In contrast, cooperative problem solving means that when you identify a problem, you assume the solution will come out of (1) being curious about your child’s concerns, (2) telling your concerns to your child, and (3) together brainstorming solutions that will work for both of you. This approach is the foundation of my parenting philosophy because it works better than top down discipline to help children do what's expected of them; it works to build a trusting and mutually supportive relationship between adult and child; and it empowers children to develop the personal skills and strategies they need in order to be successful throughout their life. Cooperative problem solving can take many different forms, so it can help families with children of all ages and personalities.
On the spot problem solving can happen anywhere, anytime.
- I see two kids and only one blue truck. What do we do in a case like that?
- I’m a dad whose only clean bowls this morning are small, and you’re a daughter who only likes to eat cereal from big bowls. How can we solve this problem?
- There’s clean laundry all over your bed, and you don’t want to put it away. What do we do in a case like this? (You never know - your child may surprise you. My son recently responded to this type of question by saying his Lego guys would do it, and then the Lego guys did do it, if you know what I mean.)
Brainstorming ideas during an advance problem solving conversation.
- It's hard to stay focused during homework writing assignments
- It's hard to respect a sibling’s space while they’re reading
- It's hard to clean up after Lego play
- It's hard turn off a video game before dinner
- It's hard to come home in time for curfew
I’ve noticed it can be hard to stop the video game when it’s time for dinner. What’s it like for you?
Once you’ve learned your child’s concerns, you can share yours.
The problem is, I want dinner to be a peaceful happy time when we all get to be together, so a period of upset at the beginning of dinner makes it hard for all of us to enjoy that time.
Then brainstorm together.
What do you think we can do so that you don’t lose your progress in the game, and we still get to enjoy family dinner together?
Learning to problem solve with your children can take some time and effort, but it will change your life. You don’t need to worry if you’ve been doing things “right” so far, or even if you understand “the right” way to do things because you can continue to bring in new ideas and learn as you go. If you’re raising your child with someone else, the two of you don’t even need to have a “united front” on the best approach to solving a particular problem your child is having.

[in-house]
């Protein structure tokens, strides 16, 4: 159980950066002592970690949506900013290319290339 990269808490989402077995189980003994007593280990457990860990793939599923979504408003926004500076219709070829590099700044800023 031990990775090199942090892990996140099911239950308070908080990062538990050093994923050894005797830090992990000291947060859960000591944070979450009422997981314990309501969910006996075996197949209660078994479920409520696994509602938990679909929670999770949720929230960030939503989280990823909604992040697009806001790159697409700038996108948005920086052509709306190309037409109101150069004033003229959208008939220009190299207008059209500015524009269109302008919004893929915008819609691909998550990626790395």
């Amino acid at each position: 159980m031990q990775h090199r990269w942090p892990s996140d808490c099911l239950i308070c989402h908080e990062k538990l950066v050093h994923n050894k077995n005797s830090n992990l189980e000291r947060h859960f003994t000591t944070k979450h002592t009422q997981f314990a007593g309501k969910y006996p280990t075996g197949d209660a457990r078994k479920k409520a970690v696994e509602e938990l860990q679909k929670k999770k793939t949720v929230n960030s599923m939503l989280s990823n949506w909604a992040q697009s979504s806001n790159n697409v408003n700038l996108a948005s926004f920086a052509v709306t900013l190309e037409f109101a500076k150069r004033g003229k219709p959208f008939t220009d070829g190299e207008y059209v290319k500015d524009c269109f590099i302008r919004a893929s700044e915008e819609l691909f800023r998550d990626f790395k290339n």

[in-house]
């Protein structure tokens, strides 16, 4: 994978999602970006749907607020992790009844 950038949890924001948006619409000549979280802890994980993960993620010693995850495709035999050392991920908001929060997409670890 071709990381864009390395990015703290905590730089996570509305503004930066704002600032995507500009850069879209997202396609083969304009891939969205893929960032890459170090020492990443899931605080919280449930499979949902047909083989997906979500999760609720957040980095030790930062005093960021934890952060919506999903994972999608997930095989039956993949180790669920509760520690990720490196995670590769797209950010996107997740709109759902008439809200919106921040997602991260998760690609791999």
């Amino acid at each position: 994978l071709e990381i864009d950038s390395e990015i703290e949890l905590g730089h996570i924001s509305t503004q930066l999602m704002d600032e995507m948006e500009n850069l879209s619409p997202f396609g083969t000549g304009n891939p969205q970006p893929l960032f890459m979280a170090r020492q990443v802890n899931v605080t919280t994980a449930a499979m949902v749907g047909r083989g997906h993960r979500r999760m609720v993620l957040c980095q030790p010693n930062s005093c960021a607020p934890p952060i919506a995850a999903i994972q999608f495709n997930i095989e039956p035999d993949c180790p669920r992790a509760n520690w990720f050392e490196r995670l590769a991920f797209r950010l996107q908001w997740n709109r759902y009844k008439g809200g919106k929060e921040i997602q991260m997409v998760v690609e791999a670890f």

When you take on cooperative problem solving as a way of life in your family, addressing an unmet expectation or other problem is just a matter of you and your child using a proven structure that will help you figure out a solution that will work for all of you. Once problem solving becomes your go-to approach with your kids, it will also find its way into your other relationships - spouse, siblings, colleagues. It works so well that instead of feeling fear when you find yourself in conflict, or notice your child really struggling, you feel confidence - this is painful right now, but we have a process that will lead us to a mutually satisfactory solution.
In my nine-session, small group Zoom parenting series, we cover a wide variety of relationship based parenting strategies, but developing proficiency in problem solving with your children is a link that runs throughout the program. We watch and read examples, practice the different steps, and learn how to overcome common pitfalls and obstacles. The class is capped at 10 participants and there are only 2 spots left in the 2020-2021 series as of this post. Register now! Feel free to contact me with any questions.
P.S. There are some great books out there on problem solving with children - my favorite authors on the subject are Stuart Ablon, Ross Greene, Faber & Mazlish and Mazlish & King.